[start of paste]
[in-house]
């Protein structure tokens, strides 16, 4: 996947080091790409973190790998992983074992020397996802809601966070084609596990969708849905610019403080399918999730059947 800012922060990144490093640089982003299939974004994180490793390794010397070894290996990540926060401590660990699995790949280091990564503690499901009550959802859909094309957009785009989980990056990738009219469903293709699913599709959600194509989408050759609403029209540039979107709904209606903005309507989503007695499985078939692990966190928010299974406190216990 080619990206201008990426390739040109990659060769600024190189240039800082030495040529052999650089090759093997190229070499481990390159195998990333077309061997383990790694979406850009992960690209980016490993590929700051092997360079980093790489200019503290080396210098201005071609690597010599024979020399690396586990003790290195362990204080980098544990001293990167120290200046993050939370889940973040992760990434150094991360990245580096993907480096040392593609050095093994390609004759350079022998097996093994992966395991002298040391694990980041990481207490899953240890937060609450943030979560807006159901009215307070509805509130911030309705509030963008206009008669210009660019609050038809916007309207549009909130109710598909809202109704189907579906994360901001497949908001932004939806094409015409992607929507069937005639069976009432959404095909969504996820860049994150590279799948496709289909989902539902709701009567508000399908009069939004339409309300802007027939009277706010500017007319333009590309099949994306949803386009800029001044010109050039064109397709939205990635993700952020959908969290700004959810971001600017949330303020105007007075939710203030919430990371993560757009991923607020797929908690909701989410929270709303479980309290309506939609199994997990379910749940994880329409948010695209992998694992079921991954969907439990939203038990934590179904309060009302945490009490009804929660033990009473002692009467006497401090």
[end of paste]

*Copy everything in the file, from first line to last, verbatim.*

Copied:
[in-house]
């Protein structure tokens, strides 16, 4: 996947080091790409973190790998992983074992020397996802809601966070084609596990969708849905610019403080399918999730059947 800012922060990144490093640089982003299939974004994180490793390794010397070894290996990540926060401590660990699995790949280091990564503690499901009550959802859909094309957009785009989980990056990738009219469903293709699913599709959600194509989408050759609403029209540039979107709904209606903005309507989503007695499985078939692990966190928010299974406190216990 080619990206201008990426390739040109990659060769600024190189240039800082030495040529052999650089090759093997190229070499481990390159195998990333077309061997383990790694979406850009992960690209980016490993590929700051092997360079980093790489200019503290080396210098201005071609690597010599024979020399690396586990003790290195362990204080980098544990001293990167120290200046993050939370889940973040992760990434150094991360990245580096993907480096040392593609050095093994390609004759350079022998097996093994992966395991002298040391694990980041990481207490899953240890937060609450943030979560807006159901009215307070509805509130911030309705509030963008206009008669210009660019609050038809916007309207549009909130109710598909809202109704189907579906994360901001497949908001932004939806094409015409992607929507069937005639069976009432959404095909969504996820860049994150590279799948496709289909989902539902709701009567508000399908009069939004339409309300802007027939009277706010500017007319333009590309099949994306949803386009800029001044010109050039064109397709939205990635993700952020959908969290700004959810971001600017949330303020105007007075939710203030919430990371993560757009991923607020797929908690909701989410929270709303479980309290309506939609199994997990379910749940994880329409948010695209992998694992079921991954969907439990939203038990934590179904309060009302945490009490009804929660033990009473002692009467006497401090």